Prof. Yedidia Stern came to my shul yesterday to give a lecture in honor of Independence Day on creating a constitution for Israel. Stern teaches law at Bar-Ilan University and is a fellow at the Israel Democracy Institute, a think-tank that has been assiduously pushing the idea that Israel needs a written constitution. Stern is brilliant,articulate and – at a congregation made up largely of American immigrants – should have been preaching to the choir. As often happens to me, I found myself listening to the sermon agnostically.
Years ago, another brilliant law prof, David Kretzmer, punched a large hole in my American 5th-grade-civics-lesson faith in written constitution. A constitution is worth no more than the judges interpreting it, he said. The Soviet constitution looked gorgeous, but was irrelevant to how the Soviet Union was governed. Bolivia has had more constitutions than anyone seems able to count. It hasn’t made the country a mecca of democracy. Meanwhile England refined parliamentary democracy without ever writing a a constitution.
A few weeks after I had that conversation with David Kretzmer, my wife and I happened to be in Florida. Very bored, we grabbed the chance to interview a former U.S. soldier who’d just lost a Supreme Court case. He needed the Court’s permission to sue the U.S. Army, which had used him as an unwitting and involuntargy guinea pig in a medical experiment over 20 years earlier. To find out whether LSD could be used as a weapon, the army fed him large doses. The after-effects destroyed his military career and his marriage. But in a five-four decision, the highest court of the best known constitutional democracy ruled that civil rights did not apply to soldiers. Though I hope there will never be a test case, I’m fairly confident that the Israeli Supreme Court – more sensitive to the precedent of Nazi medical experiments – would have made the opposite ruling. As we wrote up the news story, it seemed to me that a constitution might be worth less than the paper it is written on: Before it was written, that paper could still have been used for a grocery list.
Without a constitution, the Israeli Supreme Court daringly created the right to a free press in the 1953 Kol Ha’am case. As Yedidia Stern pointed out, in Israel someone can still be jailed by administrative order – and thousands of people, mostly Palestinians, have been imprisoned that way. I’d find that argument convincing were it not for Guantánamo today and Executive Order 9066 , under which 120,000 people of Japanese ancestry were jailed without trial in the US during World War II.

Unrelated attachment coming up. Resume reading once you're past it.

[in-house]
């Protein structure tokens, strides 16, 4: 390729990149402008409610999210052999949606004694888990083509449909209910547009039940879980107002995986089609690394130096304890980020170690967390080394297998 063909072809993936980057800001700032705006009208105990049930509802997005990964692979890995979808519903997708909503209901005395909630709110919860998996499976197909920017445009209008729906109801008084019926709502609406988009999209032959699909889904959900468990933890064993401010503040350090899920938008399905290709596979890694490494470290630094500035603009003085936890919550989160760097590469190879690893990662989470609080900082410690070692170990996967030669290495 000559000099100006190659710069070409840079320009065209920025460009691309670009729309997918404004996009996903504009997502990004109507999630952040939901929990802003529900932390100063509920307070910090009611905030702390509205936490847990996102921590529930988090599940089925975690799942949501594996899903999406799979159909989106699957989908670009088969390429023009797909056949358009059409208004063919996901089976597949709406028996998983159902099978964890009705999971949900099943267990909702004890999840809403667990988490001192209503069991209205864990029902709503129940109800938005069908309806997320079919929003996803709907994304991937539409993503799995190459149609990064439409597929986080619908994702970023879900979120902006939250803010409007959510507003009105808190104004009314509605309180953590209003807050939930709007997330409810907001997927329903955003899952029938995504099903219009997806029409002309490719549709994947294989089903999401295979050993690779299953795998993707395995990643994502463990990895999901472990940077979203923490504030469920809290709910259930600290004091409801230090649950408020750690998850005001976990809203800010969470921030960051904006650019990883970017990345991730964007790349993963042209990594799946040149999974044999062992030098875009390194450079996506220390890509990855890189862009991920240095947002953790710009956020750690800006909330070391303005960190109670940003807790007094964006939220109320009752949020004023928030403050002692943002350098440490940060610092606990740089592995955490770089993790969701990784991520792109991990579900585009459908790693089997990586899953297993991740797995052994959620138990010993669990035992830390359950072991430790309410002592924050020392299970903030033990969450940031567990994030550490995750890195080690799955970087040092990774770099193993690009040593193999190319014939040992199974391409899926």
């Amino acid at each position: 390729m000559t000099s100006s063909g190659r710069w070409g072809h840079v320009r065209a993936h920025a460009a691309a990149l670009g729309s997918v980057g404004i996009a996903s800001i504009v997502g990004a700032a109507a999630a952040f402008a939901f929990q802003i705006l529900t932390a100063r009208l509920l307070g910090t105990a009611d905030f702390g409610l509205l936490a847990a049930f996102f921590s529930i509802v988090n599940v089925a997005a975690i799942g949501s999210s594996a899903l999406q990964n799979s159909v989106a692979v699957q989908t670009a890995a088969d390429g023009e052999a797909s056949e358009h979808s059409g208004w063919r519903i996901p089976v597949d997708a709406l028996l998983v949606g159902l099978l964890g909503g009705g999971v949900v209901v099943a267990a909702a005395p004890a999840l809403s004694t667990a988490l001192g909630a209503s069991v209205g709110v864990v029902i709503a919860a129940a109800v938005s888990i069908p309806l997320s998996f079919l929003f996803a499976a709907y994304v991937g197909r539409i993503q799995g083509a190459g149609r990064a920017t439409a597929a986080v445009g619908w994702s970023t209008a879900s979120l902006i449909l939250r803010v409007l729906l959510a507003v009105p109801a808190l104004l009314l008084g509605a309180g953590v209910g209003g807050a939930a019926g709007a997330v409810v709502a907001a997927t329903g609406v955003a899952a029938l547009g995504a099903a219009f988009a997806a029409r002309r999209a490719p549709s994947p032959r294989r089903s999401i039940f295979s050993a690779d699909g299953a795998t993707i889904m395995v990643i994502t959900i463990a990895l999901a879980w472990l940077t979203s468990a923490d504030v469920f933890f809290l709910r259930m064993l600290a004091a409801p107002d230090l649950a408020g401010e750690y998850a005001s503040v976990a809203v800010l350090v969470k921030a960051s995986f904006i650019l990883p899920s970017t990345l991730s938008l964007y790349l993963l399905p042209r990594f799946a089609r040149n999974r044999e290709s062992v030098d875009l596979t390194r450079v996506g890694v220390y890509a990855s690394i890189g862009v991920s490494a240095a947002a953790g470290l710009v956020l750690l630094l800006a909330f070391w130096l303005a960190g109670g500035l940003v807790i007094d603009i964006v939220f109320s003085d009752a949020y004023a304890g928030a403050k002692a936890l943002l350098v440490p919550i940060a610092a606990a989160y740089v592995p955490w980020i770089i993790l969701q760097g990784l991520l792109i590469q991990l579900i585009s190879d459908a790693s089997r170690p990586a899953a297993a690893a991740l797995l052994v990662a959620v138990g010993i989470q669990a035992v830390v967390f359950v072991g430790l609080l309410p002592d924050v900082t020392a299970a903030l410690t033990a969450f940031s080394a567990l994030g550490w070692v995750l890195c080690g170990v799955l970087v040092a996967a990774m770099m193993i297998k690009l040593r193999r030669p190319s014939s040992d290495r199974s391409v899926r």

Still, Stern had one very powerful argument: Liberal Israelis have largely put their faith in the Supreme Court to protect civil liberties. But the attacks on the Court have become much stronger. In part, I’d argue, that’s because former chief justice Aharon Barak spoke loudly and carried a small stick: He vociferously promoted the Court’s powers, especially its ‘constitutional’ authority to overturn laws. In practice, the Barak Court was usually timid on the critical issues of human rights in the occupied territories and of state-established religion. If Barak had done things the other way around, he might have accomplished more and produced fewer enemies.
The greatest enemy of the Court – and therefore of civil liberties – is the current minister of (in)justice, Daniel Friedman. In the past Friedman has sought legislation that would bar the Supreme Court from dealing with budgetary or security matters. Last week the Court heard a suit against the Citizenship Law, which blocks the path to citizenship for a Palestinian who marries an Israeli citizen. Though purportedly aimed at protecting security, the law’s real point is ‘demographic’ – to prevent an increase in the number of Arab citizens of Israel. Two years ago, the Court barely refrained from overturning a previous version of the law. Afraid that the Court might finally intervene, Friedman’s solution is to propose that citizenship matters be placed outside the justices’ purview.
So perhaps a written constitution, with a written bill of rights, would protect us. Still, I have qualms. Any constitution that could win a wide majority in the Knesset today would be likely to contain compromises that would enshrine current injustices. In the past, I recall, there’s been discussion of winning the approval of religious parties by protecting state-established religion. Can a constitution be anti-democratic? Well, yes. The US constitution includes the anti-democratic electoral college and the Senate. Both institutions were born of late-eighteenth century political compromises, and today insure that residents of Alaska have far more power than residents of California.
As we walked out, I questioned Stern about the religion and state issue. Since it was Shabbat, I wasn’t taking notes. Any inaccuracies here are my fault. But as I understood his suggestion, he proposes that the realm of religion and state simply be left out of an Israeli constitution. For the moment, that would prevent the Supreme Court from intervening in the gross injustices of the rabbinic courts. But it would also prevent enshrining those injustices in a constitution. We’ll all be free to keep fighting. I’m not entirely convinced, but I’m considering the idea that three-quarters of a constitution might be worth more than a whole one, or none at all.